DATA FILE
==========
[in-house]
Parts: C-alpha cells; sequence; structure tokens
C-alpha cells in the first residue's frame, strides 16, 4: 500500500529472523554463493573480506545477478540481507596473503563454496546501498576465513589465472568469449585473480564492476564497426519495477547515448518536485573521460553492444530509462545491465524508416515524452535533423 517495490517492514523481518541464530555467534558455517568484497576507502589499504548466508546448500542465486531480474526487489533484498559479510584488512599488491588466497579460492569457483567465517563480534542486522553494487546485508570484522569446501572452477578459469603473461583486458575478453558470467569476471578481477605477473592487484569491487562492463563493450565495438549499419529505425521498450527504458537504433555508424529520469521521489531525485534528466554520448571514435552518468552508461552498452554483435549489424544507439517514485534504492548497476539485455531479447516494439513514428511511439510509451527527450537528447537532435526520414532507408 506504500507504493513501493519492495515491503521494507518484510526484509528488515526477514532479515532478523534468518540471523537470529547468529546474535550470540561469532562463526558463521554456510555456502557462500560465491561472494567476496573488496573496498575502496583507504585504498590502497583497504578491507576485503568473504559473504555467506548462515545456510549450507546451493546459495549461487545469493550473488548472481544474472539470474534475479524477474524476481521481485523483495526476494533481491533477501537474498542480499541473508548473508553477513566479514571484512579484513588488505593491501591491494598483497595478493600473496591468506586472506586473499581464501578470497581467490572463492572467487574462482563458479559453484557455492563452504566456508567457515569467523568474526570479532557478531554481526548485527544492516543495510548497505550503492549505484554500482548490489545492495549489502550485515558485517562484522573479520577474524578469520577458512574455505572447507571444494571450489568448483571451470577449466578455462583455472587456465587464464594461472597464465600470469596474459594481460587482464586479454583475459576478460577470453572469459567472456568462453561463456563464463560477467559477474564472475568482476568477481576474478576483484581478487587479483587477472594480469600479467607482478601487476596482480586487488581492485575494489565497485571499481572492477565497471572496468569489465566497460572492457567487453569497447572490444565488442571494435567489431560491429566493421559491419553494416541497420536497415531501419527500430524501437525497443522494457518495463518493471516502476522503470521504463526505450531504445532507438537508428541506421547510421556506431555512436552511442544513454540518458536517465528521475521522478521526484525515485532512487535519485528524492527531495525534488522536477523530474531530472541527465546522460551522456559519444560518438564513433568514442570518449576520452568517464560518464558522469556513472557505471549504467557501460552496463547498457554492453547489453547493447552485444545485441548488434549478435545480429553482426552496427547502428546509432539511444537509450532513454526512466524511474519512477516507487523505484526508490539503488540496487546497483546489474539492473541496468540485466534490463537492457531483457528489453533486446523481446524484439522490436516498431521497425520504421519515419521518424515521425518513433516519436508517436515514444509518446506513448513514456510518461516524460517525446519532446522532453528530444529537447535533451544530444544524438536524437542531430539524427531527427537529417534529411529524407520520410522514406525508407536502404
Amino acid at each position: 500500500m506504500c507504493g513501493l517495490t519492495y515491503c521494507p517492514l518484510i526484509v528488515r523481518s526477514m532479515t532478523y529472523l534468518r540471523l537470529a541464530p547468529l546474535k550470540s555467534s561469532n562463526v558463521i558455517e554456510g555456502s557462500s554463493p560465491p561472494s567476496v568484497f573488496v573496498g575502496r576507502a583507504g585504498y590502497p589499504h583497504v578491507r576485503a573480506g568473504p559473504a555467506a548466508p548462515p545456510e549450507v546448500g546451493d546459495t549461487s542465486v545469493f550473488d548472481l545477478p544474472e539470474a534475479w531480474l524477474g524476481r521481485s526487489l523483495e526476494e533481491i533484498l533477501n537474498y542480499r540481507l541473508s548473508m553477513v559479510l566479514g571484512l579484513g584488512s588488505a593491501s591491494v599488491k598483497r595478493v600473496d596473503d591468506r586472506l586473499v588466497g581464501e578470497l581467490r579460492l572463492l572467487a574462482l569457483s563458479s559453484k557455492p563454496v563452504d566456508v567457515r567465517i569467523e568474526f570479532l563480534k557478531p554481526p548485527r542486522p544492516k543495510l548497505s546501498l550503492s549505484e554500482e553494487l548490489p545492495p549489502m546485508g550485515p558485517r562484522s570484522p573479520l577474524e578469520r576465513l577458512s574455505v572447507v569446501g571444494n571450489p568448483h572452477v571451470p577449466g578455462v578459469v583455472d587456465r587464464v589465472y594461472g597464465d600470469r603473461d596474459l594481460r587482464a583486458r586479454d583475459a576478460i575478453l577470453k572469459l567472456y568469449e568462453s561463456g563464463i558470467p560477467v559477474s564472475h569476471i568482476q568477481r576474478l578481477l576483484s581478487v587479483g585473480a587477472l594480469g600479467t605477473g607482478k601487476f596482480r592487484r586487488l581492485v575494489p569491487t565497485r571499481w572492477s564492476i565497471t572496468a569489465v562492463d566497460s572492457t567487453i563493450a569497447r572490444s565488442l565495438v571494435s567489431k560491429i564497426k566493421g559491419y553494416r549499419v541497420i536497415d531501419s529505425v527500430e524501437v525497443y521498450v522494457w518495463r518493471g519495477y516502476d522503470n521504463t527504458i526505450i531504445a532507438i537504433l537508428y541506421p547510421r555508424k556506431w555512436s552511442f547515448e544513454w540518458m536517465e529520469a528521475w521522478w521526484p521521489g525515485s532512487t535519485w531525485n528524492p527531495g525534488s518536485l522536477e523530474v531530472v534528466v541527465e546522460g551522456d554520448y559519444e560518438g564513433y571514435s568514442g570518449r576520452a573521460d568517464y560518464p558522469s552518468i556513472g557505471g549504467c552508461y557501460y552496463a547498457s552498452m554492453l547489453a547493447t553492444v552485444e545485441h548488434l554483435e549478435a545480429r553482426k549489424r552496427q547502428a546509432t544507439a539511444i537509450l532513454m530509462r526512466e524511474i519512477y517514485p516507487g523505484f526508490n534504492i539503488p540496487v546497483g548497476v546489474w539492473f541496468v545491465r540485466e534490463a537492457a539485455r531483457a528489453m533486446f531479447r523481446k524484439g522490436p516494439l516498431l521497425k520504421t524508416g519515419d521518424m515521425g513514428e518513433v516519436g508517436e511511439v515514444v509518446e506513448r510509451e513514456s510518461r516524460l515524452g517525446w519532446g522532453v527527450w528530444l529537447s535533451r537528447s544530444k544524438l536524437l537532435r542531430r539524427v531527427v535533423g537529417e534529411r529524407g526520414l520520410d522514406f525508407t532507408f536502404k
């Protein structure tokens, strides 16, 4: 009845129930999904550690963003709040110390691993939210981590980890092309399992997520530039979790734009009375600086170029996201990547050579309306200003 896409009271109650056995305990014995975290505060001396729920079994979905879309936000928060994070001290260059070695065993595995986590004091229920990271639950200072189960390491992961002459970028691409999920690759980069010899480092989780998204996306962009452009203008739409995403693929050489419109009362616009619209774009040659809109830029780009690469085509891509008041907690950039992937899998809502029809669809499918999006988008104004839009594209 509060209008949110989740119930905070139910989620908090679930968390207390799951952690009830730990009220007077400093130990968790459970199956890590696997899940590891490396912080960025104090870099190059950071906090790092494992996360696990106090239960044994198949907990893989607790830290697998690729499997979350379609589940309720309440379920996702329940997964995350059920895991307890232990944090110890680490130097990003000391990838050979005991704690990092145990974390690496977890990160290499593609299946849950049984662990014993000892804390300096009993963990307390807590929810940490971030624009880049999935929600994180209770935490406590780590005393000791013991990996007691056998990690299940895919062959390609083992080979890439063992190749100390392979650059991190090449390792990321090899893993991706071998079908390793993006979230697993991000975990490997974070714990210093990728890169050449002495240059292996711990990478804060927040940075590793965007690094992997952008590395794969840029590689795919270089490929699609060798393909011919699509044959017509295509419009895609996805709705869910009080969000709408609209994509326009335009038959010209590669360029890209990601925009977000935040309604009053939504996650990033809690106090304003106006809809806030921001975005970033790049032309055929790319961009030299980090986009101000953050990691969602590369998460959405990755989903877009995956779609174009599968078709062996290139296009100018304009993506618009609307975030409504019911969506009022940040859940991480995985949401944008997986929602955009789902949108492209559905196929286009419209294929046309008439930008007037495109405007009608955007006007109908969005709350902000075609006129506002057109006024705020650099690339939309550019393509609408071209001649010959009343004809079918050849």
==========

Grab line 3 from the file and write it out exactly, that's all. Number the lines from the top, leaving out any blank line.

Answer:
C-alpha cells in the first residue's frame, strides 16, 4: 500500500529472523554463493573480506545477478540481507596473503563454496546501498576465513589465472568469449585473480564492476564497426519495477547515448518536485573521460553492444530509462545491465524508416515524452535533423 517495490517492514523481518541464530555467534558455517568484497576507502589499504548466508546448500542465486531480474526487489533484498559479510584488512599488491588466497579460492569457483567465517563480534542486522553494487546485508570484522569446501572452477578459469603473461583486458575478453558470467569476471578481477605477473592487484569491487562492463563493450565495438549499419529505425521498450527504458537504433555508424529520469521521489531525485534528466554520448571514435552518468552508461552498452554483435549489424544507439517514485534504492548497476539485455531479447516494439513514428511511439510509451527527450537528447537532435526520414532507408 506504500507504493513501493519492495515491503521494507518484510526484509528488515526477514532479515532478523534468518540471523537470529547468529546474535550470540561469532562463526558463521554456510555456502557462500560465491561472494567476496573488496573496498575502496583507504585504498590502497583497504578491507576485503568473504559473504555467506548462515545456510549450507546451493546459495549461487545469493550473488548472481544474472539470474534475479524477474524476481521481485523483495526476494533481491533477501537474498542480499541473508548473508553477513566479514571484512579484513588488505593491501591491494598483497595478493600473496591468506586472506586473499581464501578470497581467490572463492572467487574462482563458479559453484557455492563452504566456508567457515569467523568474526570479532557478531554481526548485527544492516543495510548497505550503492549505484554500482548490489545492495549489502550485515558485517562484522573479520577474524578469520577458512574455505572447507571444494571450489568448483571451470577449466578455462583455472587456465587464464594461472597464465600470469596474459594481460587482464586479454583475459576478460577470453572469459567472456568462453561463456563464463560477467559477474564472475568482476568477481576474478576483484581478487587479483587477472594480469600479467607482478601487476596482480586487488581492485575494489565497485571499481572492477565497471572496468569489465566497460572492457567487453569497447572490444565488442571494435567489431560491429566493421559491419553494416541497420536497415531501419527500430524501437525497443522494457518495463518493471516502476522503470521504463526505450531504445532507438537508428541506421547510421556506431555512436552511442544513454540518458536517465528521475521522478521526484525515485532512487535519485528524492527531495525534488522536477523530474531530472541527465546522460551522456559519444560518438564513433568514442570518449576520452568517464560518464558522469556513472557505471549504467557501460552496463547498457554492453547489453547493447552485444545485441548488434549478435545480429553482426552496427547502428546509432539511444537509450532513454526512466524511474519512477516507487523505484526508490539503488540496487546497483546489474539492473541496468540485466534490463537492457531483457528489453533486446523481446524484439522490436516498431521497425520504421519515419521518424515521425518513433516519436508517436515514444509518446506513448513514456510518461516524460517525446519532446522532453528530444529537447535533451544530444544524438536524437542531430539524427531527427537529417534529411529524407520520410522514406525508407536502404